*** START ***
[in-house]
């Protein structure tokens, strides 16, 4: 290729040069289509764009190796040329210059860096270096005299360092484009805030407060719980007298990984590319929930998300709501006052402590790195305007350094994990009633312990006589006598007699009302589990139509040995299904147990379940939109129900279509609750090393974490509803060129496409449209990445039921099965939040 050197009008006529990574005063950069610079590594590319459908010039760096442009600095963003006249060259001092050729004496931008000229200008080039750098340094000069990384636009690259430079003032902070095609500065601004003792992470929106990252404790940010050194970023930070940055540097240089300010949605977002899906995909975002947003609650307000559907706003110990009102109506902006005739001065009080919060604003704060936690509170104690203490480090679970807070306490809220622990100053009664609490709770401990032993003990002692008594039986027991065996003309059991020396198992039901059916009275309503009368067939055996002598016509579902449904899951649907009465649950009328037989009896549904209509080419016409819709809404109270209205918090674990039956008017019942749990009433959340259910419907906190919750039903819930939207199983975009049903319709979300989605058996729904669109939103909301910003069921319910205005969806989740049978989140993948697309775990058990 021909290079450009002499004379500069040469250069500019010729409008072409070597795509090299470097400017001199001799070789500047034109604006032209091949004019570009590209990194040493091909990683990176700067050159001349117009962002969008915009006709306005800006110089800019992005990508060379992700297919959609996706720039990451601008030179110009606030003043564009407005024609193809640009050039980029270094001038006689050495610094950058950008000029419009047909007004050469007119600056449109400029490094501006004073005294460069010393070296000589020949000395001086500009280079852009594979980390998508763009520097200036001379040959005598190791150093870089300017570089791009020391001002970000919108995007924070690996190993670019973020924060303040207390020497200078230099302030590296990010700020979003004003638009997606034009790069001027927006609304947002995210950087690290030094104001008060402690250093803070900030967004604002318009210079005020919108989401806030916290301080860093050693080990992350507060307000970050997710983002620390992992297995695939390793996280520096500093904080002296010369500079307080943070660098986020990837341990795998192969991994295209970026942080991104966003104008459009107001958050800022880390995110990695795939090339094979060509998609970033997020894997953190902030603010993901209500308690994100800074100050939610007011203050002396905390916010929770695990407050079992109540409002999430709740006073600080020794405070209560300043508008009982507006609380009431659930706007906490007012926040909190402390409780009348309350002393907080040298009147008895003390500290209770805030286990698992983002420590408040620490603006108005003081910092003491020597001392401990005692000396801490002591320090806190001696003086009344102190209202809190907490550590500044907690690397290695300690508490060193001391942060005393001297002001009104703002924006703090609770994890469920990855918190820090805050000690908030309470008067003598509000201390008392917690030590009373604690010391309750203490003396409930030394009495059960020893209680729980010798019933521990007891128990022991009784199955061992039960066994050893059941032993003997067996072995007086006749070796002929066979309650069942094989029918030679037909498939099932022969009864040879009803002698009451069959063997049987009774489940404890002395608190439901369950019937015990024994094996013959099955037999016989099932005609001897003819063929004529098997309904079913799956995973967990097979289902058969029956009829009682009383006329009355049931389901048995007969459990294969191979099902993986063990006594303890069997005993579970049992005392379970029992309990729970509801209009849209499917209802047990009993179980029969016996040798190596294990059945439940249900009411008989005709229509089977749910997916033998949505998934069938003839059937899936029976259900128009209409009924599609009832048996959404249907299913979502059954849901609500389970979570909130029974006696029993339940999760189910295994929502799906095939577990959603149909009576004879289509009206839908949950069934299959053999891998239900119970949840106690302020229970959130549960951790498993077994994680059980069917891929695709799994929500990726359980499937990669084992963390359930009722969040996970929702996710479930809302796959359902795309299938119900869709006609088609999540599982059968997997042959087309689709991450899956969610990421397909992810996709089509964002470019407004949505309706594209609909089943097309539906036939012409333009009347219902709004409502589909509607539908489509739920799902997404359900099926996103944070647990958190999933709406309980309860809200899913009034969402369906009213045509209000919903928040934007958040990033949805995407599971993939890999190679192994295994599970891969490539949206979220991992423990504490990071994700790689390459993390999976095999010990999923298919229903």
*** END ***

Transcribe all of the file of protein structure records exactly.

[in-house]
């Protein structure tokens, strides 16, 4: 290729040069289509764009190796040329210059860096270096005299360092484009805030407060719980007298990984590319929930998300709501006052402590790195305007350094994990009633312990006589006598007699009302589990139509040995299904147990379940939109129900279509609750090393974490509803060129496409449209990445039921099965939040 050197009008006529990574005063950069610079590594590319459908010039760096442009600095963003006249060259001092050729004496931008000229200008080039750098340094000069990384636009690259430079003032902070095609500065601004003792992470929106990252404790940010050194970023930070940055540097240089300010949605977002899906995909975002947003609650307000559907706003110990009102109506902006005739001065009080919060604003704060936690509170104690203490480090679970807070306490809220622990100053009664609490709770401990032993003990002692008594039986027991065996003309059991020396198992039901059916009275309503009368067939055996002598016509579902449904899951649907009465649950009328037989009896549904209509080419016409819709809404109270209205918090674990039956008017019942749990009433959340259910419907906190919750039903819930939207199983975009049903319709979300989605058996729904669109939103909301910003069921319910205005969806989740049978989140993948697309775990058990 021909290079450009002499004379500069040469250069500019010729409008072409070597795509090299470097400017001199001799070789500047034109604006032209091949004019570009590209990194040493091909990683990176700067050159001349117009962002969008915009006709306005800006110089800019992005990508060379992700297919959609996706720039990451601008030179110009606030003043564009407005024609193809640009050039980029270094001038006689050495610094950058950008000029419009047909007004050469007119600056449109400029490094501006004073005294460069010393070296000589020949000395001086500009280079852009594979980390998508763009520097200036001379040959005598190791150093870089300017570089791009020391001002970000919108995007924070690996190993670019973020924060303040207390020497200078230099302030590296990010700020979003004003638009997606034009790069001027927006609304947002995210950087690290030094104001008060402690250093803070900030967004604002318009210079005020919108989401806030916290301080860093050693080990992350507060307000970050997710983002620390992992297995695939390793996280520096500093904080002296010369500079307080943070660098986020990837341990795998192969991994295209970026942080991104966003104008459009107001958050800022880390995110990695795939090339094979060509998609970033997020894997953190902030603010993901209500308690994100800074100050939610007011203050002396905390916010929770695990407050079992109540409002999430709740006073600080020794405070209560300043508008009982507006609380009431659930706007906490007012926040909190402390409780009348309350002393907080040298009147008895003390500290209770805030286990698992983002420590408040620490603006108005003081910092003491020597001392401990005692000396801490002591320090806190001696003086009344102190209202809190907490550590500044907690690397290695300690508490060193001391942060005393001297002001009104703002924006703090609770994890469920990855918190820090805050000690908030309470008067003598509000201390008392917690030590009373604690010391309750203490003396409930030394009495059960020893209680729980010798019933521990007891128990022991009784199955061992039960066994050893059941032993003997067996072995007086006749070796002929066979309650069942094989029918030679037909498939099932022969009864040879009803002698009451069959063997049987009774489940404890002395608190439901369950019937015990024994094996013959099955037999016989099932005609001897003819063929004529098997309904079913799956995973967990097979289902058969029956009829009682009383006329009355049931389901048995007969459990294969191979099902993986063990006594303890069997005993579970049992005392379970029992309990729970509801209009849209499917209802047990009993179980029969016996040798190596294990059945439940249900009411008989005709229509089977749910997916033998949505998934069938003839059937899936029976259900128009209409009924599609009832048996959404249907299913979502059954849901609500389970979570909130029974006696029993339940999760189910295994929502799906095939577990959603149909009576004879289509009206839908949950069934299959053999891998239900119970949840106690302020229970959130549960951790498993077994994680059980069917891929695709799994929500990726359980499937990669084992963390359930009722969040996970929702996710479930809302796959359902795309299938119900869709006609088609999540599982059968997997042959087309689709991450899956969610990421397909992810996709089509964002470019407004949505309706594209609909089943097309539906036939012409333009009347219902709004409502589909509607539908489509739920799902997404359900099926996103944070647990958190999933709406309980309860809200899913009034969402369906009213045509209000919903928040934007958040990033949805995407599971993939890999190679192994295994599970891969490539949206979220991992423990504490990071994700790689390459993390999976095999010990999923298919229903």